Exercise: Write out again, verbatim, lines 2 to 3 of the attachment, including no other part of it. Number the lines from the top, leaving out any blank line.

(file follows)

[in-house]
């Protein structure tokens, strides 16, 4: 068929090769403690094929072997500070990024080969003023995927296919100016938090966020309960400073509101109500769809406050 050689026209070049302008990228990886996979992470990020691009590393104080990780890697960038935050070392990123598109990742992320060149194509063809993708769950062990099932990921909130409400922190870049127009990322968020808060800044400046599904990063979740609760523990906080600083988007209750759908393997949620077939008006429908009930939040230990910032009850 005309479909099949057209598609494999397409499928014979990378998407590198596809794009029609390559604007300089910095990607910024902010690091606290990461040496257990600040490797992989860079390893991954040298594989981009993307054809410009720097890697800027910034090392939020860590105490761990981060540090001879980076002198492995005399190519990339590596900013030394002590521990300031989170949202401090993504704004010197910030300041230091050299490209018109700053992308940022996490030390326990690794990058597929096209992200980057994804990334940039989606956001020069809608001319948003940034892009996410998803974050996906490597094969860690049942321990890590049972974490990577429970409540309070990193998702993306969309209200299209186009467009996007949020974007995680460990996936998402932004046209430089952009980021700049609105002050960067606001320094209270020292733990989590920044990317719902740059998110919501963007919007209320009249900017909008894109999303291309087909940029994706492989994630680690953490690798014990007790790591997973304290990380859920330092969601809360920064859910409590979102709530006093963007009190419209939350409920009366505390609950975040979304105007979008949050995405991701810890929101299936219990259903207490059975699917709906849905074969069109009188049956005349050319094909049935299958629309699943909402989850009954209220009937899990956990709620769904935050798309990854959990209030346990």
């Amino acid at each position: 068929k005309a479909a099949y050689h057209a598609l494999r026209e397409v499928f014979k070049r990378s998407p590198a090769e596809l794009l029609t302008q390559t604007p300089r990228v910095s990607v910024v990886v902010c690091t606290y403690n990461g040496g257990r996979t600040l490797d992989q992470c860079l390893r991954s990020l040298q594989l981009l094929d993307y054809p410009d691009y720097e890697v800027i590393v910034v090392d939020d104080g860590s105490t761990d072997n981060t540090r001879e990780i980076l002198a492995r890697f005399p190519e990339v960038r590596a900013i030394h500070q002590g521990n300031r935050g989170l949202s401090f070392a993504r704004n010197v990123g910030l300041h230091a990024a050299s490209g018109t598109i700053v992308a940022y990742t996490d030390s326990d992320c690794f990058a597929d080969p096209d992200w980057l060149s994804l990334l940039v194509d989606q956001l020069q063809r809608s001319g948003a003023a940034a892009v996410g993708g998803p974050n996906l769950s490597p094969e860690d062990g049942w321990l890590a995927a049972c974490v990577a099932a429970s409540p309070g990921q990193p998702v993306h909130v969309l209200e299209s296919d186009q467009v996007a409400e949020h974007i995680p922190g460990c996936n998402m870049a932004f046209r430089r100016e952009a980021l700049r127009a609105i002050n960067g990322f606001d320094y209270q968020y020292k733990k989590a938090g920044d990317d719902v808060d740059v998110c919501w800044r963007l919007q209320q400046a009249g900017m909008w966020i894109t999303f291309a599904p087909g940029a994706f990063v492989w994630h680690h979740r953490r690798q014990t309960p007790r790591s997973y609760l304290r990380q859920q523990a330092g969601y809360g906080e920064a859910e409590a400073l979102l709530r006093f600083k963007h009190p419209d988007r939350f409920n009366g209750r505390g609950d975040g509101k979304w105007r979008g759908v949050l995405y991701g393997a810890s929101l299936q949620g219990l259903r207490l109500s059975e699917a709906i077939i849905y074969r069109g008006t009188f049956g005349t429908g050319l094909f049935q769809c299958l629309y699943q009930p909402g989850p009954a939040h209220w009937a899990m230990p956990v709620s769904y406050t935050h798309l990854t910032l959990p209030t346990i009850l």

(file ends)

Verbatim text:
């Protein structure tokens, strides 16, 4: 068929090769403690094929072997500070990024080969003023995927296919100016938090966020309960400073509101109500769809406050 050689026209070049302008990228990886996979992470990020691009590393104080990780890697960038935050070392990123598109990742992320060149194509063809993708769950062990099932990921909130409400922190870049127009990322968020808060800044400046599904990063979740609760523990906080600083988007209750759908393997949620077939008006429908009930939040230990910032009850 005309479909099949057209598609494999397409499928014979990378998407590198596809794009029609390559604007300089910095990607910024902010690091606290990461040496257990600040490797992989860079390893991954040298594989981009993307054809410009720097890697800027910034090392939020860590105490761990981060540090001879980076002198492995005399190519990339590596900013030394002590521990300031989170949202401090993504704004010197910030300041230091050299490209018109700053992308940022996490030390326990690794990058597929096209992200980057994804990334940039989606956001020069809608001319948003940034892009996410998803974050996906490597094969860690049942321990890590049972974490990577429970409540309070990193998702993306969309209200299209186009467009996007949020974007995680460990996936998402932004046209430089952009980021700049609105002050960067606001320094209270020292733990989590920044990317719902740059998110919501963007919007209320009249900017909008894109999303291309087909940029994706492989994630680690953490690798014990007790790591997973304290990380859920330092969601809360920064859910409590979102709530006093963007009190419209939350409920009366505390609950975040979304105007979008949050995405991701810890929101299936219990259903207490059975699917709906849905074969069109009188049956005349050319094909049935299958629309699943909402989850009954209220009937899990956990709620769904935050798309990854959990209030346990």
């Amino acid at each position: 068929k005309a479909a099949y050689h057209a598609l494999r026209e397409v499928f014979k070049r990378s998407p590198a090769e596809l794009l029609t302008q390559t604007p300089r990228v910095s990607v910024v990886v902010c690091t606290y403690n990461g040496g257990r996979t600040l490797d992989q992470c860079l390893r991954s990020l040298q594989l981009l094929d993307y054809p410009d691009y720097e890697v800027i590393v910034v090392d939020d104080g860590s105490t761990d072997n981060t540090r001879e990780i980076l002198a492995r890697f005399p190519e990339v960038r590596a900013i030394h500070q002590g521990n300031r935050g989170l949202s401090f070392a993504r704004n010197v990123g910030l300041h230091a990024a050299s490209g018109t598109i700053v992308a940022y990742t996490d030390s326990d992320c690794f990058a597929d080969p096209d992200w980057l060149s994804l990334l940039v194509d989606q956001l020069q063809r809608s001319g948003a003023a940034a892009v996410g993708g998803p974050n996906l769950s490597p094969e860690d062990g049942w321990l890590a995927a049972c974490v990577a099932a429970s409540p309070g990921q990193p998702v993306h909130v969309l209200e299209s296919d186009q467009v996007a409400e949020h974007i995680p922190g460990c996936n998402m870049a932004f046209r430089r100016e952009a980021l700049r127009a609105i002050n960067g990322f606001d320094y209270q968020y020292k733990k989590a938090g920044d990317d719902v808060d740059v998110c919501w800044r963007l919007q209320q400046a009249g900017m909008w966020i894109t999303f291309a599904p087909g940029a994706f990063v492989w994630h680690h979740r953490r690798q014990t309960p007790r790591s997973y609760l304290r990380q859920q523990a330092g969601y809360g906080e920064a859910e409590a400073l979102l709530r006093f600083k963007h009190p419209d988007r939350f409920n009366g209750r505390g609950d975040g509101k979304w105007r979008g759908v949050l995405y991701g393997a810890s929101l299936q949620g219990l259903r207490l109500s059975e699917a709906i077939i849905y074969r069109g008006t009188f049956g005349t429908g050319l094909f049935q769809c299958l629309y699943q009930p909402g989850p009954a939040h209220w009937a899990m230990p956990v709620s769904y406050t935050h798309l990854t910032l959990p209030t346990i009850l």